Senate Democrats are betting that a week in their home states will persuade Republicans to change their minds on an unemployment-insurance measure that they blocked this week.
Assistant Majority Leader Dick Durbin said Thursday he plans to bring another extension of the benefits, which expired on Dec. 28, to the floor when the Senate returns after the Martin Luther King Jr. holiday break.
“I think it’s important for the Republicans to go home “¦ and explain to the people in their respective states — these Republicans — why they didn’t give these people these benefits because of process,” Majority Leader Harry Reid said. Procedurally, bringing the bill crafted by Sens. Jack Reed, D-R.I., and Dean Heller, R-Nev., would be possible because Reid filed a motion to reconsider.
In terms of policy, Democrats view the extension as a means to bolster the economy, because the benefits would inject cash into the system and because they believe the safety net catches Americans in need. But the benefits could also serve as a political boon to Democrats, who contrast their desire to help Americans in need with what they cast as a Republican conference overly concerned with Senate procedure.
Reid pointed to a one-year paid-for version of the bill that was blocked this week as an example of what he called a Republican filibuster. But Republicans accurately make the case that Reid blocked them from offering amendments. Minority Leader Mitch McConnell this week, calling the benefits important, cast blame on Reid for thwarting Republicans’ ability to offer amendments of their choosing.
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"American spies collected information last summer revealing that senior Russian intelligence and political officials were discussing how to exert influence over Donald J. Trump through his advisers." The conversations centered around Paul Manafort, who was campaign chairman at the time, and Michael Flynn, former national security adviser and then a close campaign surrogate. Both men have been tied heavily with Russia and Flynn is currently at the center of the FBI investigation into possible collusion between the Trump campaign and Russia.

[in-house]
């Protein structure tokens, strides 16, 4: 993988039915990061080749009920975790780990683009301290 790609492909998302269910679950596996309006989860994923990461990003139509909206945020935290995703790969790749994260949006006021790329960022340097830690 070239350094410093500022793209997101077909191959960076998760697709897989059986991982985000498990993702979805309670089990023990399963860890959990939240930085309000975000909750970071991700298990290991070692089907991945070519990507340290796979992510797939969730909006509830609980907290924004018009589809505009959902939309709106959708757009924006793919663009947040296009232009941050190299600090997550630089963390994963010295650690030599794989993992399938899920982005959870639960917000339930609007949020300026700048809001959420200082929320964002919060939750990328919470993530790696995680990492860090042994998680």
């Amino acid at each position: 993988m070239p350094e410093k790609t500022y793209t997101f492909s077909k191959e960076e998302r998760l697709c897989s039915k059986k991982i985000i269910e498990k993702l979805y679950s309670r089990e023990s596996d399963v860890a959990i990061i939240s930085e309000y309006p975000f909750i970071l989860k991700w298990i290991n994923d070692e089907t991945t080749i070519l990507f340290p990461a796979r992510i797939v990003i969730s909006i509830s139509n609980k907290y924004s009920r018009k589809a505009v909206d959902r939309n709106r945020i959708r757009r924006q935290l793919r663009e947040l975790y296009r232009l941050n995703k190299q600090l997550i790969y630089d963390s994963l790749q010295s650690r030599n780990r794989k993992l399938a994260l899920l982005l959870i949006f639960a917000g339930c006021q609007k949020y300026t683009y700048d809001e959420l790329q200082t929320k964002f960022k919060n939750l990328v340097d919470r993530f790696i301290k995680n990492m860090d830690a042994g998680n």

"Former FBI Director Robert Mueller has been cleared by U.S. Department of Justice ethics experts to oversee an investigation into possible collusion between then-candidate Donald Trump's 2016 election campaign and Russia." Some had speculated that the White House would use "an ethics rule limiting government attorneys from investigating people their former law firm represented" to trip up Mueller's appointment. Jared Kushner is a client of Mueller's firm, WilmerHale. "Although Mueller has now been cleared by the Justice Department, the White House may still use his former law firm's connection to Manafort and Kushner to undermine the findings of his investigation, according to two sources close to the White House."
Senate Intelligence Committee chairman Richard Burr (R-NC) and ranking member Mark Warner (D-VA) will subpoena two businesses owned by former National Security Advisor Michael Flynn. Burr said, "We would like to hear from General Flynn. We'd like to see his documents. We'd like him to tell his story because he publicly said he had a story to tell."